There’s so much ground to cover in the Great State of Texas. And I mean that literally and figuratively. Spring is an excellent time to take a Texas Road Trip, and here are 5 Scenic Texas Wildflower Drives that will help you get out and about and enjoy the Lone Star State.
5 Scenic Texas Wildflower Drives
Lots of places in the United States are known for their beautiful flowers. Washington D.C. is known for its Cherry Blossom Trees. The South is known for its Azalea Trails. And Texas has the most glorious wildflowers! Many of our highways, both big and small, boast miles and miles of Bluebonnets, Indian Paintbrush, Phlox, and Verbena. Late March, April and early May are the idea months.
Now, Texas just endured the coldest weather we’ve seen in a LONG time. Plant material all over the state has suffered greatly. But what about the wildflowers? According to Neil Sperry, a Texas gardening and horticulture expert known for his books, magazine, radio program, and annual gardening show, “Wildflowers have been through Texas winters for hundreds of thousands of years. They are not in jeopardy.”
YEE HAW, y’all! Here’s 5 Scenic Texas Wildflower Drives to consider:
Scenic Drive #1: Near Dallas
- In Ennis, you can find gorgeous Bluebonnets and other wildflowers along the Ennis Bluebonnet Trails. 40 miles of mapped driving Bluebonnet Trails sponsored by the Ennis Garden Club. These trails are the oldest such trails known in the state.
- On State Highway 31 from Corsicana to Athens you can enjoy wild indigo, coneflowers, and pink evening primrose, commonly called buttercups.
- For other fun activities in East Texas, check out this post.
Scenic Drive #2: Far East Texas
- Flowers typically blanket the sides of FM 227 which is half-way between Palestine and Crockett.
- The drive on State Highway 21 between Alto and Nacogdoches features dogwoods, redbuds, and yellow jessamine.
- While you are there, be sure and stop in Jefferson, Texas to enjoy a bite at Ritual!
Scenic Drive #3: North Central Texas and Central West Texas
- US 377 from Comanche through Stephenville to Granbury will take you by pastures dotted with bluebonnets, Indian paintbrush, and other wildflowers.
- State Highway 16 between San Saba and Comanche usually have stunning displays. Stop at Round Top Hill, which is the first big hill west of Comanche on US 377, filled with bluebonnets, winecup, and Indian paintbrush.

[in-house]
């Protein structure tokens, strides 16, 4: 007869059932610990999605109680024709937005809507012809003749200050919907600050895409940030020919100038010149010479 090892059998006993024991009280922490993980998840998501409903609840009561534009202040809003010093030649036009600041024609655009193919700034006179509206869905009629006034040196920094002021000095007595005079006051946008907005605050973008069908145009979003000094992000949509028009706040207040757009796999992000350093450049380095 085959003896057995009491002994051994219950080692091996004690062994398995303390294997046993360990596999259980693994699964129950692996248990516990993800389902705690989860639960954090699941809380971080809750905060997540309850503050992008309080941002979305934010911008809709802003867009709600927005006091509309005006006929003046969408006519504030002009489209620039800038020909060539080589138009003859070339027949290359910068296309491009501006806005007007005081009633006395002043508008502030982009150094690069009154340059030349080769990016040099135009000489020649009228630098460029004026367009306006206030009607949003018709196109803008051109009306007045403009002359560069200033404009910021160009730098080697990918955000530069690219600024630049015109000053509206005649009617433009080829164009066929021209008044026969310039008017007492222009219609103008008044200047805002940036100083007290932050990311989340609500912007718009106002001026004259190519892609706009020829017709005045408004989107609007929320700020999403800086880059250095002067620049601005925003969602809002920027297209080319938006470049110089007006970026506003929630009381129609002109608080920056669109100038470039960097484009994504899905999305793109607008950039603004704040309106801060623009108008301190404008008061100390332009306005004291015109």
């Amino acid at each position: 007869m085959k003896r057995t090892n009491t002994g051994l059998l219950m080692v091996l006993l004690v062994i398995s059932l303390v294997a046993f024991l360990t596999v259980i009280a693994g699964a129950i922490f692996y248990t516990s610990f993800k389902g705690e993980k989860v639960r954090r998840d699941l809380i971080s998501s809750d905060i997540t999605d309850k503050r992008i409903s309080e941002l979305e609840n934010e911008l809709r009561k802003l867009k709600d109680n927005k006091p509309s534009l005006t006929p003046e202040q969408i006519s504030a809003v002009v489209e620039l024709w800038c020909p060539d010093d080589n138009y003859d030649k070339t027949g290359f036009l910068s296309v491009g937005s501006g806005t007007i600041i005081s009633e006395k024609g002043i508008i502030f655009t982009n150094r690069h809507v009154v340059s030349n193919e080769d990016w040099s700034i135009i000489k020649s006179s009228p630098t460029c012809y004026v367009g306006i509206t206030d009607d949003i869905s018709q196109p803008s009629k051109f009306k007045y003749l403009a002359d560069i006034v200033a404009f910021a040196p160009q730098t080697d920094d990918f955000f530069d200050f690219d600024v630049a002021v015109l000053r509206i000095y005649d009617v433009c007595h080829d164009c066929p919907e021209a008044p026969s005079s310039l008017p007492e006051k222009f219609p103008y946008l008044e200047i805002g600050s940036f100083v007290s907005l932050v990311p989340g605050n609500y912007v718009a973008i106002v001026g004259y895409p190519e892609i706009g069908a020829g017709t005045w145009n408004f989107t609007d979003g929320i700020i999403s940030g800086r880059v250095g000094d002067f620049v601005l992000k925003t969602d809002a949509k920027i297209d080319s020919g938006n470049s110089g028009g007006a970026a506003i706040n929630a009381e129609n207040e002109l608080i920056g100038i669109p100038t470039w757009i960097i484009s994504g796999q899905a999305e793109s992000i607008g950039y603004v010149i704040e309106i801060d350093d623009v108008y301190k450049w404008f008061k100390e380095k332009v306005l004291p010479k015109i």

- For attractions and great places to eat and shop, check out this blog post.
Scenic Drive #4: The Hill Country
Probably the most popular place for intense wildflower admiration, there’s many great locations!
- Lyndon B. Johnson State Park and Historic Site, between Fredericksburg and Johnson City, boasts more than 400 species, including bluebonnets, evening primrose, and scarlet sage. And while you are there, check out some of the great wineries nearby, like the winery I enjoyed on a recent road trip.
- The Willow City Loop is a famous route for wildflowers, and is closest to Fredericksburg. Weekends can get crazy with traffic, so maybe consider a week-day visit!
Scenic Drive #5: Washington County
- Washington County is famous for bluebonnets. The highways typically lined with them include State Highway 105, Farm-to-Market 50 to Independence, FM 390 to Old Baylor Park, and FM 1155’s. You are close to Brenham, and Washington-on-the-Brazos State Historic Site, where Texians signed the Texas Declaration of Independence. Texas, our Texas, All Hail the Mighty State!
SPECIAL NOTE: Will and I recently explored this area while we were in Round Top sourcing Antiques and Vintage for our business. We drove FM 390 North from Carmine to Old Baylor Park. Gorgeous rolling hills! And the field of Bluebonnets and grove of huge Oak Trees at the Old Baylor Park is an IDEAL stop for photos!
At the risk of sounding like Ms. Manners, we might want to review a few things before we all jump in the car and head out.
- Take pictures of the wildflowers. Just don’t take pictures in the wildflowers!
- Picking flowers is also a no-no. In fact, on the side of the Highway, it’s against the law. Well…OK, it’s not really. But you really shouldn’t. When you pick wildflowers, you are preventing the flower from dropping its seeds, which makes for an even prettier season next year.
- If you stop on a highway, park off the roadway, parallel to the road in the direction of traffic. Park on the same side of the roadway that the flowers are on. Don’t cross lanes of traffic on foot to get to the wildflowers. Always signal before leaving or entering the roadway. Obey all signs that prohibit parking on the roadway.
- It’s not uncommon for rattlesnakes, copperheads and various other species of snakes to nestle in areas of these wildflowers, many times undetected by humans. Wear closed-toe shoes, and watch where you step!!!
OK, I think that covered it! Have fun, y’all!!!
Tags: Athens | East Texas | Fredericksburg | Hico | San Saba | Texas | Texas Hill Country | Texas History